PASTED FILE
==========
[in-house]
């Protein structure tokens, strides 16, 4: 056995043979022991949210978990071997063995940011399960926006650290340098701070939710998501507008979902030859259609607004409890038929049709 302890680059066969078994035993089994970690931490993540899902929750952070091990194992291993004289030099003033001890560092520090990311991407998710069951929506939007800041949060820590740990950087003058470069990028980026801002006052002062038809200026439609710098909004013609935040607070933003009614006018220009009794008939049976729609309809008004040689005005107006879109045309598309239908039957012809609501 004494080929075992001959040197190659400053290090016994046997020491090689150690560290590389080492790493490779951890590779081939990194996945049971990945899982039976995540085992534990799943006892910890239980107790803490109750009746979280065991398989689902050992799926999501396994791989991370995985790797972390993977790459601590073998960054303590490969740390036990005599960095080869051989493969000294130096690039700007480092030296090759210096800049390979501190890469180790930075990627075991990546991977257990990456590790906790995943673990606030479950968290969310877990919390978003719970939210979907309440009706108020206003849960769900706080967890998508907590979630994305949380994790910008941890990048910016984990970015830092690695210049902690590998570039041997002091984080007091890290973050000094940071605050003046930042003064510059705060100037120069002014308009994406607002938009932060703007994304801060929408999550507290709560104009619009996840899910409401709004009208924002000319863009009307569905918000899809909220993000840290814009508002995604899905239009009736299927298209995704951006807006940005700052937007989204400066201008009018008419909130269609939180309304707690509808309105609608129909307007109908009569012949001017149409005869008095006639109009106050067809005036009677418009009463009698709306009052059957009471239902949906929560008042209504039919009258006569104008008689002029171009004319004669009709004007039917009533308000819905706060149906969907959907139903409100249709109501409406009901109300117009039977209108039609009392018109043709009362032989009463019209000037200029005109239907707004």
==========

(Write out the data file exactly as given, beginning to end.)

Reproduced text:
[in-house]
């Protein structure tokens, strides 16, 4: 056995043979022991949210978990071997063995940011399960926006650290340098701070939710998501507008979902030859259609607004409890038929049709 302890680059066969078994035993089994970690931490993540899902929750952070091990194992291993004289030099003033001890560092520090990311991407998710069951929506939007800041949060820590740990950087003058470069990028980026801002006052002062038809200026439609710098909004013609935040607070933003009614006018220009009794008939049976729609309809008004040689005005107006879109045309598309239908039957012809609501 004494080929075992001959040197190659400053290090016994046997020491090689150690560290590389080492790493490779951890590779081939990194996945049971990945899982039976995540085992534990799943006892910890239980107790803490109750009746979280065991398989689902050992799926999501396994791989991370995985790797972390993977790459601590073998960054303590490969740390036990005599960095080869051989493969000294130096690039700007480092030296090759210096800049390979501190890469180790930075990627075991990546991977257990990456590790906790995943673990606030479950968290969310877990919390978003719970939210979907309440009706108020206003849960769900706080967890998508907590979630994305949380994790910008941890990048910016984990970015830092690695210049902690590998570039041997002091984080007091890290973050000094940071605050003046930042003064510059705060100037120069002014308009994406607002938009932060703007994304801060929408999550507290709560104009619009996840899910409401709004009208924002000319863009009307569905918000899809909220993000840290814009508002995604899905239009009736299927298209995704951006807006940005700052937007989204400066201008009018008419909130269609939180309304707690509808309105609608129909307007109908009569012949001017149409005869008095006639109009106050067809005036009677418009009463009698709306009052059957009471239902949906929560008042209504039919009258006569104008008689002029171009004319004669009709004007039917009533308000819905706060149906969907959907139903409100249709109501409406009901109300117009039977209108039609009392018109043709009362032989009463019209000037200029005109239907707004």